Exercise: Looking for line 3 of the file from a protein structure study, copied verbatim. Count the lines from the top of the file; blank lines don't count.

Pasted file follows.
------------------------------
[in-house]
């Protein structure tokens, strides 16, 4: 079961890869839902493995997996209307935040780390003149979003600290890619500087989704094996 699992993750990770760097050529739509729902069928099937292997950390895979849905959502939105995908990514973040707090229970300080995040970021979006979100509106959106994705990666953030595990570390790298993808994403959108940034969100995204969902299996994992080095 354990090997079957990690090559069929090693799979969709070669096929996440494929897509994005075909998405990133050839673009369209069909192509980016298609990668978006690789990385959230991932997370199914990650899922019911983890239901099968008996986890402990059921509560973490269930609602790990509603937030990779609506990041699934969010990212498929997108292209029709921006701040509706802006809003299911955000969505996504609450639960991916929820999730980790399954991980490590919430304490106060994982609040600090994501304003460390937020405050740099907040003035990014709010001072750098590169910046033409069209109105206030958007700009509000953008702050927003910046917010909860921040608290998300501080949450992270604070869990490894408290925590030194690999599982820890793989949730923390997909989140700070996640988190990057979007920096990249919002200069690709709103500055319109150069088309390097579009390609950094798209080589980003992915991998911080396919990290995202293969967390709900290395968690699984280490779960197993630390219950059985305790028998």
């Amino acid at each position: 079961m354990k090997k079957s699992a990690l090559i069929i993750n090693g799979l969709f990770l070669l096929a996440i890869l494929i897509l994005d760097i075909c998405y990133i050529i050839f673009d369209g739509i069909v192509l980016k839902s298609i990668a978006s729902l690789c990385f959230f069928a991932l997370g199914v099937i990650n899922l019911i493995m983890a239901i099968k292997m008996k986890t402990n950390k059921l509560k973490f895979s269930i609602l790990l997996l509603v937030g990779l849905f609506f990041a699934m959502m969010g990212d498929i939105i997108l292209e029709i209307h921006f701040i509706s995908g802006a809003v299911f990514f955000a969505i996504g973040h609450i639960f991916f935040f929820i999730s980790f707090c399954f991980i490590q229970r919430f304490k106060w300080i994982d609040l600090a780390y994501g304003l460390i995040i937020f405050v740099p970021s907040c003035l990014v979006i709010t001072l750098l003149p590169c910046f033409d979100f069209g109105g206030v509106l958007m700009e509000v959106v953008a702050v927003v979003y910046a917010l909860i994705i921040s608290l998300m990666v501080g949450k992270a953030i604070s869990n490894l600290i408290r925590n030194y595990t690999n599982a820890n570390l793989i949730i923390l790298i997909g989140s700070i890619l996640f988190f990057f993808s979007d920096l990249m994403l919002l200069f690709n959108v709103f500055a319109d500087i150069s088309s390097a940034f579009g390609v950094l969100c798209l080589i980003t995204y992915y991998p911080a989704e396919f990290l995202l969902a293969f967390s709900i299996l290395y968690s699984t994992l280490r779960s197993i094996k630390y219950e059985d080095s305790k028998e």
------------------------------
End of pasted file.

């Amino acid at each position: 079961m354990k090997k079957s699992a990690l090559i069929i993750n090693g799979l969709f990770l070669l096929a996440i890869l494929i897509l994005d760097i075909c998405y990133i050529i050839f673009d369209g739509i069909v192509l980016k839902s298609i990668a978006s729902l690789c990385f959230f069928a991932l997370g199914v099937i990650n899922l019911i493995m983890a239901i099968k292997m008996k986890t402990n950390k059921l509560k973490f895979s269930i609602l790990l997996l509603v937030g990779l849905f609506f990041a699934m959502m969010g990212d498929i939105i997108l292209e029709i209307h921006f701040i509706s995908g802006a809003v299911f990514f955000a969505i996504g973040h609450i639960f991916f935040f929820i999730s980790f707090c399954f991980i490590q229970r919430f304490k106060w300080i994982d609040l600090a780390y994501g304003l460390i995040i937020f405050v740099p970021s907040c003035l990014v979006i709010t001072l750098l003149p590169c910046f033409d979100f069209g109105g206030v509106l958007m700009e509000v959106v953008a702050v927003v979003y910046a917010l909860i994705i921040s608290l998300m990666v501080g949450k992270a953030i604070s869990n490894l600290i408290r925590n030194y595990t690999n599982a820890n570390l793989i949730i923390l790298i997909g989140s700070i890619l996640f988190f990057f993808s979007d920096l990249m994403l919002l200069f690709n959108v709103f500055a319109d500087i150069s088309s390097a940034f579009g390609v950094l969100c798209l080589i980003t995204y992915y991998p911080a989704e396919f990290l995202l969902a293969f967390s709900i299996l290395y968690s699984t994992l280490r779960s197993i094996k630390y219950e059985d080095s305790k028998e």